Hampton U. to screen BET series ‘The Book of Negroes’

By Mariah McClain and Alexandria Johnson

At 6:30 p.m. Wednesday, Feb. 4, Hampton University will host a free screening of the upcoming BET miniseries "The Book of Negroes" in Ogden Hall. The screening will provide Hampton University students and Hampton Roads-area residents the opportunity to preview some of the six-part series that is set to begin airing on BET Feb. 16.

"The Book of Negroes," based on the award-winning 2007 book by Lawrence Hill, tells the story of an 11-year-old girl named Aminata Diallo who gets kidnapped from her West African village and is taken to the United States during the peak of the Mid-Atlantic slave trade.

Her character is played by actress Aunjanue Ellis. She has had reoccurring roles on "NCIS: Miami" and has also been seen on the big screen in "The Help," working side by side with Lryiq Bent and Cuba Gooding Jr.

"The Book of Negroes" gets its name from the historical document of the same name. The document contained the names of those 3,000 blacks who served the British king, allowing blacks who lived in Manhattan to settle in Nova Scotia, Canada during the American Revolutionary War. "The Book of Negroes" becomes Aminata's chance at freedom, and the story is centered on her involvement with the document, and her life thereafter.

Cuba Gooding Jr. told Anthony D'Alessandro of deadline.com, "It's told from the female perspective with a sense of empowerment. Through Amanita's journey we see the strength of her character. 'The Book of Negroes' is another upsetting moment for African Americans, when we have made a positive impact on the building of America, but our history hasn't been told. Hearing this tale of strength moved me."

This is not, however, the first time that Hampton University has hosted a free screening of a movie before its premiere. Many students may recall the free viewing of "12 Years a Slave" October 2013 in Ogden Hall. "12 Years a Slave" had a similar motif of slave narrative.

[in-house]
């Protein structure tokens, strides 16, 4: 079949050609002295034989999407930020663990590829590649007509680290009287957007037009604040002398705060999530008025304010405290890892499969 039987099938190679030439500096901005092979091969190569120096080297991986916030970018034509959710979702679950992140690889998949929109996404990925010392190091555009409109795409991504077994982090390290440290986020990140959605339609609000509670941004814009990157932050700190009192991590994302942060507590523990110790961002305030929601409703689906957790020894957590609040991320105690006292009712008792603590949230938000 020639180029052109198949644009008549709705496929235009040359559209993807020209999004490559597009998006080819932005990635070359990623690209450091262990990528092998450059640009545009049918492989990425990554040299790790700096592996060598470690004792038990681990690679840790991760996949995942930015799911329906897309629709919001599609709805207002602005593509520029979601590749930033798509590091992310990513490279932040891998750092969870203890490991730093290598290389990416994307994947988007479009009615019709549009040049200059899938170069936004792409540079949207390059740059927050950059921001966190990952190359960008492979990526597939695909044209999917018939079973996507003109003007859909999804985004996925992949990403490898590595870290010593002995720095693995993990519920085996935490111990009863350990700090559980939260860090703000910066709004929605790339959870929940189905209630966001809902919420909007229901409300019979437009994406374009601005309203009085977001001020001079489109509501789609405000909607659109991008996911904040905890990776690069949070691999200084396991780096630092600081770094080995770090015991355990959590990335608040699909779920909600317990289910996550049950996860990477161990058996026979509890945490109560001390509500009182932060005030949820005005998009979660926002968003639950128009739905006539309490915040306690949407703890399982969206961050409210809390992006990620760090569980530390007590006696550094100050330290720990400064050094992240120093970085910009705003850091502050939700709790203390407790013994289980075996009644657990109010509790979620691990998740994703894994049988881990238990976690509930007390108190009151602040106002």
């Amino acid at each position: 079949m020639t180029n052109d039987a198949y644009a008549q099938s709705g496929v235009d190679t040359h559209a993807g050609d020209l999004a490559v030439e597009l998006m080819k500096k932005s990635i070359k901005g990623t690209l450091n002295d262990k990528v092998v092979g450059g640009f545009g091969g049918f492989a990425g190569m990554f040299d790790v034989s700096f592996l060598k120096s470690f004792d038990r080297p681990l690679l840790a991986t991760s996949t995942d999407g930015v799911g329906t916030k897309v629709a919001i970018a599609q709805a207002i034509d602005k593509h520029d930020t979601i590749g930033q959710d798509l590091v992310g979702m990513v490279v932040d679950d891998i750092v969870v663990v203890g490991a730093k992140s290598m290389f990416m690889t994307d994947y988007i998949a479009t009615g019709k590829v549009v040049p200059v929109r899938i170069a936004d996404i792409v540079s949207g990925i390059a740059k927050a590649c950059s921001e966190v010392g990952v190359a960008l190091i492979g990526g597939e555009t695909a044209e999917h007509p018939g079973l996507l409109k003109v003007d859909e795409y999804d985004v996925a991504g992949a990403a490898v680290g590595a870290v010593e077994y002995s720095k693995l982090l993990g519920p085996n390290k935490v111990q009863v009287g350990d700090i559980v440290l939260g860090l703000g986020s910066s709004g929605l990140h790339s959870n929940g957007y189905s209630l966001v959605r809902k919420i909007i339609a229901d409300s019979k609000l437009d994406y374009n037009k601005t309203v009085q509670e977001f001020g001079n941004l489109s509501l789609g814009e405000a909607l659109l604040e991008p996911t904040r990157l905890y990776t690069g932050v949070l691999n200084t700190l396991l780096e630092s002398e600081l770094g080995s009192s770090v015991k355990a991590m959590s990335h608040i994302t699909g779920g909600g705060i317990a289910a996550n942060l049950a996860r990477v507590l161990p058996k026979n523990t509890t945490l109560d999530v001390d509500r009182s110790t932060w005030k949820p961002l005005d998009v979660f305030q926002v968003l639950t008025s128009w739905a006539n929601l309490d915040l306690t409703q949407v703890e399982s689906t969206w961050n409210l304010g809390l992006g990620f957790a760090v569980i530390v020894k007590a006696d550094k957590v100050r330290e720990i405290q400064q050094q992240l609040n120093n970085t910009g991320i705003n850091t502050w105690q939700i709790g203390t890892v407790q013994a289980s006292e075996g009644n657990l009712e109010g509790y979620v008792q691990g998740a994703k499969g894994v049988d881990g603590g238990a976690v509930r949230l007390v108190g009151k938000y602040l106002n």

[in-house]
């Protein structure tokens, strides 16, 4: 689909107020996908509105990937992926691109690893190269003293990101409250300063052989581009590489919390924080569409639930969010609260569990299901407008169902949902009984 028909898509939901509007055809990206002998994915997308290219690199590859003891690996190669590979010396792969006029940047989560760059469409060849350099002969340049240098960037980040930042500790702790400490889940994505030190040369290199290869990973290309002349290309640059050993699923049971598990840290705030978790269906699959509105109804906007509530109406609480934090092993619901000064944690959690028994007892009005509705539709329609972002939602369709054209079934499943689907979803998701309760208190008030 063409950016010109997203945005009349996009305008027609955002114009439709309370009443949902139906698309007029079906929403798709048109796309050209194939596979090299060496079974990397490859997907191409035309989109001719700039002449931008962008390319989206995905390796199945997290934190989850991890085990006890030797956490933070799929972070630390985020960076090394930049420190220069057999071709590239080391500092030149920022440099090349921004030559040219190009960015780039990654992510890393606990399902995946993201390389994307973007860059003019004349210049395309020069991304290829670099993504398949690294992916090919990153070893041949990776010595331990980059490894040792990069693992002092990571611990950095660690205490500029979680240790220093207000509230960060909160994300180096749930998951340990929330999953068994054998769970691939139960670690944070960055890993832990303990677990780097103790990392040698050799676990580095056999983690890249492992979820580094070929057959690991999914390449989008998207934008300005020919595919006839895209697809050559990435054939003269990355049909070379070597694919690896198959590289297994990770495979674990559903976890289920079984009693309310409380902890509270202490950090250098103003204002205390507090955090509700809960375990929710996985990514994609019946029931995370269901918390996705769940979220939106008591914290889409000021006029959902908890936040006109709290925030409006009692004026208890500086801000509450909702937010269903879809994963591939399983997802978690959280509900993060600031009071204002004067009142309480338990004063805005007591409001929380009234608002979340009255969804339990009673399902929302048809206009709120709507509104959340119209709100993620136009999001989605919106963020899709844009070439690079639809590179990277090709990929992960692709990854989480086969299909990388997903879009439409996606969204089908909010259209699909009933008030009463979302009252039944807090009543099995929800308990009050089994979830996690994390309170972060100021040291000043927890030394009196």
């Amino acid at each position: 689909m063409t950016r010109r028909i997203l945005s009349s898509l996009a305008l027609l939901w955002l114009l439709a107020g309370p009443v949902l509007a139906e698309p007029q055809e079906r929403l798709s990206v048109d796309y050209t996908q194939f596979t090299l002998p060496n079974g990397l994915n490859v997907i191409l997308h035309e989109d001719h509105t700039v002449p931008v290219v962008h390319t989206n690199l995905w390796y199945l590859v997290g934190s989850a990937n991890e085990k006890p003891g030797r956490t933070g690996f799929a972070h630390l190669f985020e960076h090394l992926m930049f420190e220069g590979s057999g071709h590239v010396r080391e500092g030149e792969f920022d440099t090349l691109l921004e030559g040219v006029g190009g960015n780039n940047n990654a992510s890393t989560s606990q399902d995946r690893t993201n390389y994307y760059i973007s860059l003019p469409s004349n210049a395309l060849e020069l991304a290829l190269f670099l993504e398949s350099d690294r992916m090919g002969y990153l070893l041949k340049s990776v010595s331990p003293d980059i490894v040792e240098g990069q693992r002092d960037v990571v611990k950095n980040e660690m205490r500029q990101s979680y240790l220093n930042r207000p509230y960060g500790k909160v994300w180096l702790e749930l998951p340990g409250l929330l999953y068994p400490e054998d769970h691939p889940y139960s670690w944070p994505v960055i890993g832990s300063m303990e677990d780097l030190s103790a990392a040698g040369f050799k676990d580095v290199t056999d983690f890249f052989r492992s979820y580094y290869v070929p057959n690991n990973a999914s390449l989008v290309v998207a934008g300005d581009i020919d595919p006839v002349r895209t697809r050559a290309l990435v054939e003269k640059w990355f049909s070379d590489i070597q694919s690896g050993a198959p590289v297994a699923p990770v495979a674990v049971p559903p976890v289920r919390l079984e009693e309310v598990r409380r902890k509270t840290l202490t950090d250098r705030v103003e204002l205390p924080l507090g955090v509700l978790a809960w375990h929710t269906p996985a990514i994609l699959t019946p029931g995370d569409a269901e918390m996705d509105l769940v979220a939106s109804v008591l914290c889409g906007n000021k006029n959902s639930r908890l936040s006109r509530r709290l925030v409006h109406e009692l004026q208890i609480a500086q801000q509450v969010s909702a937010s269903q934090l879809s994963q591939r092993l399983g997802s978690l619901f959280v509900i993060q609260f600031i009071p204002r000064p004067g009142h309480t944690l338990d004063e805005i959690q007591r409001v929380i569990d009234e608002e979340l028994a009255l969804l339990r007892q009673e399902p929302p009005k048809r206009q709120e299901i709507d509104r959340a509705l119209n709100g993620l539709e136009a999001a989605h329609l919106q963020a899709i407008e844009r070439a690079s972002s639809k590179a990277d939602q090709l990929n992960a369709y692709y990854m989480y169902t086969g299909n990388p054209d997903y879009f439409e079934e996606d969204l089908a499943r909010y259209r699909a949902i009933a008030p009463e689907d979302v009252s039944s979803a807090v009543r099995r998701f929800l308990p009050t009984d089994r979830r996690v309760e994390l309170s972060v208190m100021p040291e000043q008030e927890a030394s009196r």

Many Hampton University students who did not attend last year's free screening of "12 Years a Slave" will have the opportunity to take advantage of the free screening this time around. Edwina Zoedua, a Pharmacy major from Prince George's County, Md., said, "Yes, I am actually really excited. I don't have any expectations, per say. I am keeping my mind open for new information and new perspectives."

Kayla Anderson, a psychology major from Bowie, Md., said, "Yeah, I'll probably go see it. I expect to see another story similar to '12 Years a Slave' and 'The Butler' about a black person being enslaved and trying to make it out of slavery."

Adam Downing, an accounting major from Baltimore, said, "If I can make it, sure. I'm really busy this week though. I would expect to learn some new things about newly freed slaves." Chaya Hairston, a pre-pharmacy major from Long Island, N.Y., said, "It seems like it will be just an interesting picture that depicts a part of our history that is not recognized and a chance to learn about our contributions in the war."

Tori Liggins, a cinema studies student, said, "I'm looking for a better understanding of African American history, and it's always fun to learn about my culture and the strength of my ancestors."

Hampton University through its partnership with BET Networks has the privilege of showing the first screening of a series that is engulfed in the sufferings of slavery but depicts the strength and power of African Americans to overcome it.

The writers are students in the Scripps Howard School of Journalism and Communications.

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